There are instructions for running the experiment via additional methods in Section 5.4. However, this technique (automation via crontab) is the simplest option.


    On Orion, cron is only available on the orion-login-1 node, so users will need to work on that node when running cron jobs on Orion.

  4. Edit the task_get_extrn_ics: section of the config.yaml to include the correct data paths to the initial conditions files. For example, on Hera, add:

    EXTRN_MDL_SOURCE_BASEDIR_ICS: /scratch1/NCEPDEV/nems/role.epic/UFS_SRW_data/develop/input_model_data/FV3GFS/grib2/${yyyymmddhh}

    On other systems, users will need to change the path for EXTRN_MDL_SOURCE_BASEDIR_ICS and EXTRN_MDL_FILES_LBCS (below) to reflect the location of the system’s data. The location of the machine’s global data can be viewed here for Level 1 systems. Alternatively, the user can add the path to their local data if they downloaded it as described in Section 9.3.2.

  5. Edit the task_get_extrn_lbcs: section of the config.yaml to include the correct data paths to the lateral boundary conditions files. For example, on Hera, add:

    EXTRN_MDL_SOURCE_BASEDIR_LBCS: /scratch1/NCEPDEV/nems/role.epic/UFS_SRW_data/develop/input_model_data/FV3GFS/grib2/${yyyymmddhh}

3.3.3. Generate the Workflow


This section assumes that Rocoto is installed on the user’s machine. If it is not, the user will need to allocate a compute node (described in Section 3.1.4) and run the workflow using standalone scripts as described in Section 5.4.2.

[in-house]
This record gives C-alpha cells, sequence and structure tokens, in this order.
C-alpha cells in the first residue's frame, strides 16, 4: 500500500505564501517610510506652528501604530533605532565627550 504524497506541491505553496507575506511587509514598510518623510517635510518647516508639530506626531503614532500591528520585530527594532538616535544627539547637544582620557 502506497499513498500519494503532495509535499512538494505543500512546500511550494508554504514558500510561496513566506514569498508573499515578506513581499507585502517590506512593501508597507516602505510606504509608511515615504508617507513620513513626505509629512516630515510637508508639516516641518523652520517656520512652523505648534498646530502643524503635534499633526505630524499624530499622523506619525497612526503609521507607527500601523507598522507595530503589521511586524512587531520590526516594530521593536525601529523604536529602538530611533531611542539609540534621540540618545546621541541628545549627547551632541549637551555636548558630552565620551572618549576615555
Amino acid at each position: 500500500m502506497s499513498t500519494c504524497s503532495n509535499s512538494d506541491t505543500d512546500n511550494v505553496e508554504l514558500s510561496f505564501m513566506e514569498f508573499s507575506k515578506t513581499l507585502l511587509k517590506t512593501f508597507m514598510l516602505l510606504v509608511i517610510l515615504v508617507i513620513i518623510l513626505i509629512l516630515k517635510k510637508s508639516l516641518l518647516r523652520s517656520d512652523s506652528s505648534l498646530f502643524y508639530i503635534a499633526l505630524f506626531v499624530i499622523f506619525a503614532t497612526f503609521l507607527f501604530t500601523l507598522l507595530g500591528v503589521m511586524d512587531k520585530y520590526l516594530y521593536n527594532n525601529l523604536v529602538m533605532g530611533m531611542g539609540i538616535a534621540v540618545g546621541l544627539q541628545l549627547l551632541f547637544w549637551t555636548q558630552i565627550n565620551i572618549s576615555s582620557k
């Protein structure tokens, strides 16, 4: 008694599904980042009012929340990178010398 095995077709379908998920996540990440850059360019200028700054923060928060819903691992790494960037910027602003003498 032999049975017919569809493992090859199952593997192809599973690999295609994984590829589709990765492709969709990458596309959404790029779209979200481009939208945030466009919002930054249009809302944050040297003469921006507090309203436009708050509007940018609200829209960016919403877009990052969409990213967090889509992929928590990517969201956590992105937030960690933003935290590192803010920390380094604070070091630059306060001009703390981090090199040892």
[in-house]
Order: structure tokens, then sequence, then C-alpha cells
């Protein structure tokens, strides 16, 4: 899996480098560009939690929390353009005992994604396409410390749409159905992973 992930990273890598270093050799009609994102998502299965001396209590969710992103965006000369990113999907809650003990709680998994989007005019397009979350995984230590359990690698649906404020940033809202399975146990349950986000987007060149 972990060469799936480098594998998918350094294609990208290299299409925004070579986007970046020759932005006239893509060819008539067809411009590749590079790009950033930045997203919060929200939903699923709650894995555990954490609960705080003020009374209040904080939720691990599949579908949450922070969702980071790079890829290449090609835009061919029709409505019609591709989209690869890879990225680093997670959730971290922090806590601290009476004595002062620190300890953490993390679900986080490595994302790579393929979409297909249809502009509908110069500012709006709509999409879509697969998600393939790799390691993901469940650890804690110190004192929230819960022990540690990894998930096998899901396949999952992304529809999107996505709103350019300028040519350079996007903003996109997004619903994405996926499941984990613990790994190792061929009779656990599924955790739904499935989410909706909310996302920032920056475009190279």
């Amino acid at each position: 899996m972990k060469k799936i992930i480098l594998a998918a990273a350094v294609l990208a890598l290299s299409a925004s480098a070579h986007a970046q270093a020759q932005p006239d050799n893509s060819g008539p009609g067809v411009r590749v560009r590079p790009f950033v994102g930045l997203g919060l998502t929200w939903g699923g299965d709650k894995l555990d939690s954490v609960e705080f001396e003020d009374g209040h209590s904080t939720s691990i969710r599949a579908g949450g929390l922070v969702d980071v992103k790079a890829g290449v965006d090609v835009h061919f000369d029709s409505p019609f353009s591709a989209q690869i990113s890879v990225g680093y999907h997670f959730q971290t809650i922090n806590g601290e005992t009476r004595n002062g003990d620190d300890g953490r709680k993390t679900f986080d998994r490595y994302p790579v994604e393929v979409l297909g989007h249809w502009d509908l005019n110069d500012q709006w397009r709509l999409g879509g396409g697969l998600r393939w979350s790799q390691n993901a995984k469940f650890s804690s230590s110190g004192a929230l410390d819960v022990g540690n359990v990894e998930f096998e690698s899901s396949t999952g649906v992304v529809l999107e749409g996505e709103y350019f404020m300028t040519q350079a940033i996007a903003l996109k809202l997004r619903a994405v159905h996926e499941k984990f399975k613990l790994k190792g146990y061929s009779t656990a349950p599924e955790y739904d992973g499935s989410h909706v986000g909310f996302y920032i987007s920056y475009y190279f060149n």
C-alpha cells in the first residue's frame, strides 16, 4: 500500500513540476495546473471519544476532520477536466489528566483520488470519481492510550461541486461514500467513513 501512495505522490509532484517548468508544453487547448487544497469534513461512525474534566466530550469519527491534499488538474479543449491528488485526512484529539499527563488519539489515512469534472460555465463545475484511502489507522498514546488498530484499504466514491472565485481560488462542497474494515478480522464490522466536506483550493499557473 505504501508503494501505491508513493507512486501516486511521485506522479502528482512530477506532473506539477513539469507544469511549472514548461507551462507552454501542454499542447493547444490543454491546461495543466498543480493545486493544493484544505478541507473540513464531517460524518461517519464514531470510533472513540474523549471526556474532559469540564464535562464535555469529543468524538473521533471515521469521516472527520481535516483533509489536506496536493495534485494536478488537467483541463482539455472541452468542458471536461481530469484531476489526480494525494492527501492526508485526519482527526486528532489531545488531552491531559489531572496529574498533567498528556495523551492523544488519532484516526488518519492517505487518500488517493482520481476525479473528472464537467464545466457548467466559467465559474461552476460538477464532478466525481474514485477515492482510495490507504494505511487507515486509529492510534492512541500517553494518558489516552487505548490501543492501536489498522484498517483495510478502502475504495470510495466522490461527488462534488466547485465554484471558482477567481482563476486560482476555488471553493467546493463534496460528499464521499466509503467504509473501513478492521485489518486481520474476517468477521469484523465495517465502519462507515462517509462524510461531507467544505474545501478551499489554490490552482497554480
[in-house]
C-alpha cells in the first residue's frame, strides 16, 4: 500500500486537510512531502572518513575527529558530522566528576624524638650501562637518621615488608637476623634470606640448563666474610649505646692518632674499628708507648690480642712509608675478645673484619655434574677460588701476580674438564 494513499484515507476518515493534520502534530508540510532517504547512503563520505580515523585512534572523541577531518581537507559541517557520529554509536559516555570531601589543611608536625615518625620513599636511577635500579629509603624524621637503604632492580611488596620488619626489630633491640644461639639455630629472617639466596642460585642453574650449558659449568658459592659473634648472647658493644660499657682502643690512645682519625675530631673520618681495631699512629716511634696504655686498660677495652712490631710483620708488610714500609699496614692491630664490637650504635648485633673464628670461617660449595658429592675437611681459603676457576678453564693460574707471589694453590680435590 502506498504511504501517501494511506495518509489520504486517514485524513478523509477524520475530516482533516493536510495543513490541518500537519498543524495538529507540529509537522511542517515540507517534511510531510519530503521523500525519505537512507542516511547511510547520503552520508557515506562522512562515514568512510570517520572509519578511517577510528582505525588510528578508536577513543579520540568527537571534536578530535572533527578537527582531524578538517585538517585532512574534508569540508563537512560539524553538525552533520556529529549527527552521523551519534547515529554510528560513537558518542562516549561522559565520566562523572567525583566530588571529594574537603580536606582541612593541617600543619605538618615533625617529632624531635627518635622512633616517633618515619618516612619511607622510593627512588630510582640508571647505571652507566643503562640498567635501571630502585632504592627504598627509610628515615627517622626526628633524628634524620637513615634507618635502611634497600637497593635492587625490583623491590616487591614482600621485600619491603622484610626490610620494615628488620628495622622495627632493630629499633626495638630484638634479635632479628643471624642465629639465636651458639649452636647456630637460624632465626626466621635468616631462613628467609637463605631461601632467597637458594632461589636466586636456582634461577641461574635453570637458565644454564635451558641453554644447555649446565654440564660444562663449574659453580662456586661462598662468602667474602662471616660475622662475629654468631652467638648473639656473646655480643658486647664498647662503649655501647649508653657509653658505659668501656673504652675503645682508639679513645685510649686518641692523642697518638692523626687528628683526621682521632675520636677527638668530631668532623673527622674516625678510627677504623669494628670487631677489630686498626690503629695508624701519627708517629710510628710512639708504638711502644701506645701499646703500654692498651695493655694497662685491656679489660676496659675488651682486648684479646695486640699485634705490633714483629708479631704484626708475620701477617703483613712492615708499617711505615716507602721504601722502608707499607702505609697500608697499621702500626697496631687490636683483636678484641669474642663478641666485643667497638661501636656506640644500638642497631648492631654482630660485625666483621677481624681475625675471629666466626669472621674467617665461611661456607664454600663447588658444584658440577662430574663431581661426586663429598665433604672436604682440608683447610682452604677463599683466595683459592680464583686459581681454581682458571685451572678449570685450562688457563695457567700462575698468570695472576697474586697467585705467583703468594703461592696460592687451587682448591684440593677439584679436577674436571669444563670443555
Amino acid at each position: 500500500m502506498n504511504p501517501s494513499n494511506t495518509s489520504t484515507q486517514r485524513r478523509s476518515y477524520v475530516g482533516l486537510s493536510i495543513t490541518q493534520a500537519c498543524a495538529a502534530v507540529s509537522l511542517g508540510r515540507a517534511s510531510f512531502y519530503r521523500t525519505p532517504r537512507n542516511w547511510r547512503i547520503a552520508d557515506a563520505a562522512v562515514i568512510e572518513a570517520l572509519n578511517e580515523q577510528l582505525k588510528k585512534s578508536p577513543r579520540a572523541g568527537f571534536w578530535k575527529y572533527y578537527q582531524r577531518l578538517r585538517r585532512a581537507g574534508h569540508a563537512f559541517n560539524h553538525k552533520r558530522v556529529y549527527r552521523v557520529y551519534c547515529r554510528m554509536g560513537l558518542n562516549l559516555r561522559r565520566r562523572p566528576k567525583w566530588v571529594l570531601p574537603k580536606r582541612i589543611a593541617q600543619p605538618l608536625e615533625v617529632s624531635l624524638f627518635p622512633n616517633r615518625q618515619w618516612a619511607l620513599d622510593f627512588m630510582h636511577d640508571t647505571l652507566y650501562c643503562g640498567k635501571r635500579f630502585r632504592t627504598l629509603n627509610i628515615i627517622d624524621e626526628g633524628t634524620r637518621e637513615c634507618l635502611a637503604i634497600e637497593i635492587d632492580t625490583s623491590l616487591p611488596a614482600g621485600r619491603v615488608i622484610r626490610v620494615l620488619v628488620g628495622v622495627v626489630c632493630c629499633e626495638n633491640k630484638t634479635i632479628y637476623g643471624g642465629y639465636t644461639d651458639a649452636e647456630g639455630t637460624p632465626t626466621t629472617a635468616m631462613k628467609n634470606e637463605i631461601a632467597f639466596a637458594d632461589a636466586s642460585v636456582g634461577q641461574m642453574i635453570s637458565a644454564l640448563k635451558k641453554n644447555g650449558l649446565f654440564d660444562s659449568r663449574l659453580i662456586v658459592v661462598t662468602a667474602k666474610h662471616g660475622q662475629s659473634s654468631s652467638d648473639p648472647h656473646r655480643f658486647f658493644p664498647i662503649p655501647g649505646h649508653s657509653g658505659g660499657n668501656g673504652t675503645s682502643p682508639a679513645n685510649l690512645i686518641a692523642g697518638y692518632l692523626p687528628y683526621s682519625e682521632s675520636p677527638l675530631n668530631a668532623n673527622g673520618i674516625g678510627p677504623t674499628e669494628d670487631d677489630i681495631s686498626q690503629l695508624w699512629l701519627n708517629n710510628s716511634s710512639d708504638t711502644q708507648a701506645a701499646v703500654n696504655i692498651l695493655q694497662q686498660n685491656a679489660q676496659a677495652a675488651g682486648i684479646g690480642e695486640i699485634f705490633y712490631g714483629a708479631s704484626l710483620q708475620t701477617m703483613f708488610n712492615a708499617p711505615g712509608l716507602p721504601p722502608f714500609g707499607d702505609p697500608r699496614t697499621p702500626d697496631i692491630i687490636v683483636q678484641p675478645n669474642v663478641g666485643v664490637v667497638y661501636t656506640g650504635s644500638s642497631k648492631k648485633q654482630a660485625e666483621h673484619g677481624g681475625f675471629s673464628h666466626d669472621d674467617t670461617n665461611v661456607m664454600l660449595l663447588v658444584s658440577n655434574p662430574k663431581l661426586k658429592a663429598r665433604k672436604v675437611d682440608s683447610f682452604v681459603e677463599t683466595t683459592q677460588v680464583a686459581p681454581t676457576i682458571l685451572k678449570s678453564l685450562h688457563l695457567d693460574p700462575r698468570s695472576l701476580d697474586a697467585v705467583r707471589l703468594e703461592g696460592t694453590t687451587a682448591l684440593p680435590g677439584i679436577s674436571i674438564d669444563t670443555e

Run the following command to generate the workflow:


This workflow generation script creates an experiment directory and populates it with all the data needed to run through the workflow. The last line of output from this script should start with */3 * * * * (or similar).

The generated workflow will be in the experiment directory specified in the config.yaml file in Step 3.3.2. The default location is expt_dirs/test_community. To view experiment progress, users can cd to the experiment directory from ufs-srweather-app/ush and run the rocotostat command to check the experiment’s status:

cd ../../expt_dirs/test_community
rocotostat -w FV3LAM_wflow.xml -d FV3LAM_wflow.db -v 10

Users can track the experiment’s progress by reissuing the rocotostat command above every so often until the experiment runs to completion. For users who do not have Rocoto installed, see Section 5.4.2 for information on how to run the workflow without Rocoto.

3.3.4. Troubleshooting

If a task goes DEAD, it will be necessary to restart it according to the instructions in Section 17.5. To determine what caused the task to go DEAD, users should view the log file for the task in $EXPTDIR/log/<task_log>, where <task_log> refers to the name of the task’s log file. After fixing the problem and clearing the DEAD task, it is sometimes necessary to reinitialize the crontab. Users can copy-paste the crontab command from the bottom of the $EXPTDIR/log.generate_FV3LAM_wflow file into the crontab:

crontab -e
*/3 * * * * cd /<path/to>/expt_dirs/test_community && ./launch_FV3LAM_wflow.sh called_from_cron="TRUE"


  • <path/to> is replaced by the actual path to the user’s experiment directory, and

  • esc and enter refer to the escape and enter keys (not a typed command).

3.4. New Experiment

To run a new experiment in the container at a later time, users will need to rerun the commands in Section 3.3.1 to reactivate the regional workflow. Then, users can configure a new experiment by updating the environment variables in config.yaml to reflect the desired experiment configuration. Basic instructions appear in Section 3.3.2 above, and detailed instructions can be viewed in Section After adjusting the configuration file, regenerate the experiment by running ./generate_FV3LAM_wflow.py.